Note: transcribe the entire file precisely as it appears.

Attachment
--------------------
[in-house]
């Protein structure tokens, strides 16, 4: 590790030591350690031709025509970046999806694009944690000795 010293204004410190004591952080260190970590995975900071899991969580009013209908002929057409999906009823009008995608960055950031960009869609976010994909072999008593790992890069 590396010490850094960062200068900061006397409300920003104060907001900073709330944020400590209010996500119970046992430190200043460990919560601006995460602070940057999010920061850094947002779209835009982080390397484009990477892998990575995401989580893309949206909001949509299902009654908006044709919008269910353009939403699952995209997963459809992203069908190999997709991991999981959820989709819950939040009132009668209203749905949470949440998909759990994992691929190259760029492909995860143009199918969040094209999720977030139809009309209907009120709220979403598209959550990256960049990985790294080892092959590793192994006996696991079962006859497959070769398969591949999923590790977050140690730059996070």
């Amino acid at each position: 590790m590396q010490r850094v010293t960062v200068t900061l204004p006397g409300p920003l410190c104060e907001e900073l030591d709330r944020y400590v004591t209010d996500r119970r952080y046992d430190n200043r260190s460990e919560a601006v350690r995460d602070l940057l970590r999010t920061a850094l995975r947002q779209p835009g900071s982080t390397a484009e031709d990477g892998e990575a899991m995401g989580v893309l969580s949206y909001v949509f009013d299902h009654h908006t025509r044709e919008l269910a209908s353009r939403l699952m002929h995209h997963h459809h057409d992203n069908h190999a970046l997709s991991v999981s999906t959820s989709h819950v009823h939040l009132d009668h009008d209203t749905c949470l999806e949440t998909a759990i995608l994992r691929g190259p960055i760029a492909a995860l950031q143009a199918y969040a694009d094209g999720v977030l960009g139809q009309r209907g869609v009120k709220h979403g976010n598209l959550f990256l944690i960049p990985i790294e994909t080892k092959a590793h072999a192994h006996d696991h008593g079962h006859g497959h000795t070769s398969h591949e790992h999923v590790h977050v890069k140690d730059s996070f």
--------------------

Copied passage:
[in-house]
């Protein structure tokens, strides 16, 4: 590790030591350690031709025509970046999806694009944690000795 010293204004410190004591952080260190970590995975900071899991969580009013209908002929057409999906009823009008995608960055950031960009869609976010994909072999008593790992890069 590396010490850094960062200068900061006397409300920003104060907001900073709330944020400590209010996500119970046992430190200043460990919560601006995460602070940057999010920061850094947002779209835009982080390397484009990477892998990575995401989580893309949206909001949509299902009654908006044709919008269910353009939403699952995209997963459809992203069908190999997709991991999981959820989709819950939040009132009668209203749905949470949440998909759990994992691929190259760029492909995860143009199918969040094209999720977030139809009309209907009120709220979403598209959550990256960049990985790294080892092959590793192994006996696991079962006859497959070769398969591949999923590790977050140690730059996070």
């Amino acid at each position: 590790m590396q010490r850094v010293t960062v200068t900061l204004p006397g409300p920003l410190c104060e907001e900073l030591d709330r944020y400590v004591t209010d996500r119970r952080y046992d430190n200043r260190s460990e919560a601006v350690r995460d602070l940057l970590r999010t920061a850094l995975r947002q779209p835009g900071s982080t390397a484009e031709d990477g892998e990575a899991m995401g989580v893309l969580s949206y909001v949509f009013d299902h009654h908006t025509r044709e919008l269910a209908s353009r939403l699952m002929h995209h997963h459809h057409d992203n069908h190999a970046l997709s991991v999981s999906t959820s989709h819950v009823h939040l009132d009668h009008d209203t749905c949470l999806e949440t998909a759990i995608l994992r691929g190259p960055i760029a492909a995860l950031q143009a199918y969040a694009d094209g999720v977030l960009g139809q009309r209907g869609v009120k709220h979403g976010n598209l959550f990256l944690i960049p990985i790294e994909t080892k092959a590793h072999a192994h006996d696991h008593g079962h006859g497959h000795t070769s398969h591949e790992h999923v590790h977050v890069k140690d730059s996070f």